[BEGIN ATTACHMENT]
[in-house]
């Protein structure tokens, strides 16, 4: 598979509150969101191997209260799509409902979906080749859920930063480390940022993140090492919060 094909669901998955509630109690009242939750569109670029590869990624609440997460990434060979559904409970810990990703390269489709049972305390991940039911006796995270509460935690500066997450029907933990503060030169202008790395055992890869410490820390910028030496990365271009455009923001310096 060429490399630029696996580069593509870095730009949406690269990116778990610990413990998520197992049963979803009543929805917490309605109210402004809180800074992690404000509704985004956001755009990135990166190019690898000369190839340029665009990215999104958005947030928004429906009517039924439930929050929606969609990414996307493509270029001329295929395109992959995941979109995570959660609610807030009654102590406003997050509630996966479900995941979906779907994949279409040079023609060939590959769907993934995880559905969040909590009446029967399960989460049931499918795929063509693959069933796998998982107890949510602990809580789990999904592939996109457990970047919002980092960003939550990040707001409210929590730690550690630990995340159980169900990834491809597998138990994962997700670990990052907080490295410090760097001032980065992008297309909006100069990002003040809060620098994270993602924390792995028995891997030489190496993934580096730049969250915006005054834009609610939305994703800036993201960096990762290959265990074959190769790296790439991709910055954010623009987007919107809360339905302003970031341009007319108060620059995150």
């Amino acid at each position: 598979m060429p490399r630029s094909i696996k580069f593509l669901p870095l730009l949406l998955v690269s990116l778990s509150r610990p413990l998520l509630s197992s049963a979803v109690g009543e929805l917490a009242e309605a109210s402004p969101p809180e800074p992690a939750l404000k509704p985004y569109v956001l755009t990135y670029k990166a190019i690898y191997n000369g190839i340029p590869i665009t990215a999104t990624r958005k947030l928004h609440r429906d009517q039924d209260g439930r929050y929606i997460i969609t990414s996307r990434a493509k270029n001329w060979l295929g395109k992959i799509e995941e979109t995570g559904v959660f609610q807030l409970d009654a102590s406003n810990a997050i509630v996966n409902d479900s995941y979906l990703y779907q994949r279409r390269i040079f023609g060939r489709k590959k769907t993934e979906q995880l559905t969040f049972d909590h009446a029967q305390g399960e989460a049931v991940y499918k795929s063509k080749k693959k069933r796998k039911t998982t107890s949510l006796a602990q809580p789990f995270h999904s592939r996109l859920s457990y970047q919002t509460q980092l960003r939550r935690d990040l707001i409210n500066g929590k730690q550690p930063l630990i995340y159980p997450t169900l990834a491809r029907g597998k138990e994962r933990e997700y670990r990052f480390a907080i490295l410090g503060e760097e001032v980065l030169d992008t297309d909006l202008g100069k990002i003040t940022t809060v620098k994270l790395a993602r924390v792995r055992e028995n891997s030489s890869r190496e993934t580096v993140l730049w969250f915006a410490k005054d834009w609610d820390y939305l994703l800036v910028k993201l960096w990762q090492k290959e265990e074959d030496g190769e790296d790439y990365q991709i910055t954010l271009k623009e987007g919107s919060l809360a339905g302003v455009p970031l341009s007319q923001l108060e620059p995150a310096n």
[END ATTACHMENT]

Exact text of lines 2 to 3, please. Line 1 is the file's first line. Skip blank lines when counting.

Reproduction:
């Protein structure tokens, strides 16, 4: 598979509150969101191997209260799509409902979906080749859920930063480390940022993140090492919060 094909669901998955509630109690009242939750569109670029590869990624609440997460990434060979559904409970810990990703390269489709049972305390991940039911006796995270509460935690500066997450029907933990503060030169202008790395055992890869410490820390910028030496990365271009455009923001310096 060429490399630029696996580069593509870095730009949406690269990116778990610990413990998520197992049963979803009543929805917490309605109210402004809180800074992690404000509704985004956001755009990135990166190019690898000369190839340029665009990215999104958005947030928004429906009517039924439930929050929606969609990414996307493509270029001329295929395109992959995941979109995570959660609610807030009654102590406003997050509630996966479900995941979906779907994949279409040079023609060939590959769907993934995880559905969040909590009446029967399960989460049931499918795929063509693959069933796998998982107890949510602990809580789990999904592939996109457990970047919002980092960003939550990040707001409210929590730690550690630990995340159980169900990834491809597998138990994962997700670990990052907080490295410090760097001032980065992008297309909006100069990002003040809060620098994270993602924390792995028995891997030489190496993934580096730049969250915006005054834009609610939305994703800036993201960096990762290959265990074959190769790296790439991709910055954010623009987007919107809360339905302003970031341009007319108060620059995150």
């Amino acid at each position: 598979m060429p490399r630029s094909i696996k580069f593509l669901p870095l730009l949406l998955v690269s990116l778990s509150r610990p413990l998520l509630s197992s049963a979803v109690g009543e929805l917490a009242e309605a109210s402004p969101p809180e800074p992690a939750l404000k509704p985004y569109v956001l755009t990135y670029k990166a190019i690898y191997n000369g190839i340029p590869i665009t990215a999104t990624r958005k947030l928004h609440r429906d009517q039924d209260g439930r929050y929606i997460i969609t990414s996307r990434a493509k270029n001329w060979l295929g395109k992959i799509e995941e979109t995570g559904v959660f609610q807030l409970d009654a102590s406003n810990a997050i509630v996966n409902d479900s995941y979906l990703y779907q994949r279409r390269i040079f023609g060939r489709k590959k769907t993934e979906q995880l559905t969040f049972d909590h009446a029967q305390g399960e989460a049931v991940y499918k795929s063509k080749k693959k069933r796998k039911t998982t107890s949510l006796a602990q809580p789990f995270h999904s592939r996109l859920s457990y970047q919002t509460q980092l960003r939550r935690d990040l707001i409210n500066g929590k730690q550690p930063l630990i995340y159980p997450t169900l990834a491809r029907g597998k138990e994962r933990e997700y670990r990052f480390a907080i490295l410090g503060e760097e001032v980065l030169d992008t297309d909006l202008g100069k990002i003040t940022t809060v620098k994270l790395a993602r924390v792995r055992e028995n891997s030489s890869r190496e993934t580096v993140l730049w969250f915006a410490k005054d834009w609610d820390y939305l994703l800036v910028k993201l960096w990762q090492k290959e265990e074959d030496g190769e790296d790439y990365q991709i910055t954010l271009k623009e987007g919107s919060l809360a339905g302003v455009p970031l341009s007319q923001l108060e620059p995150a310096n």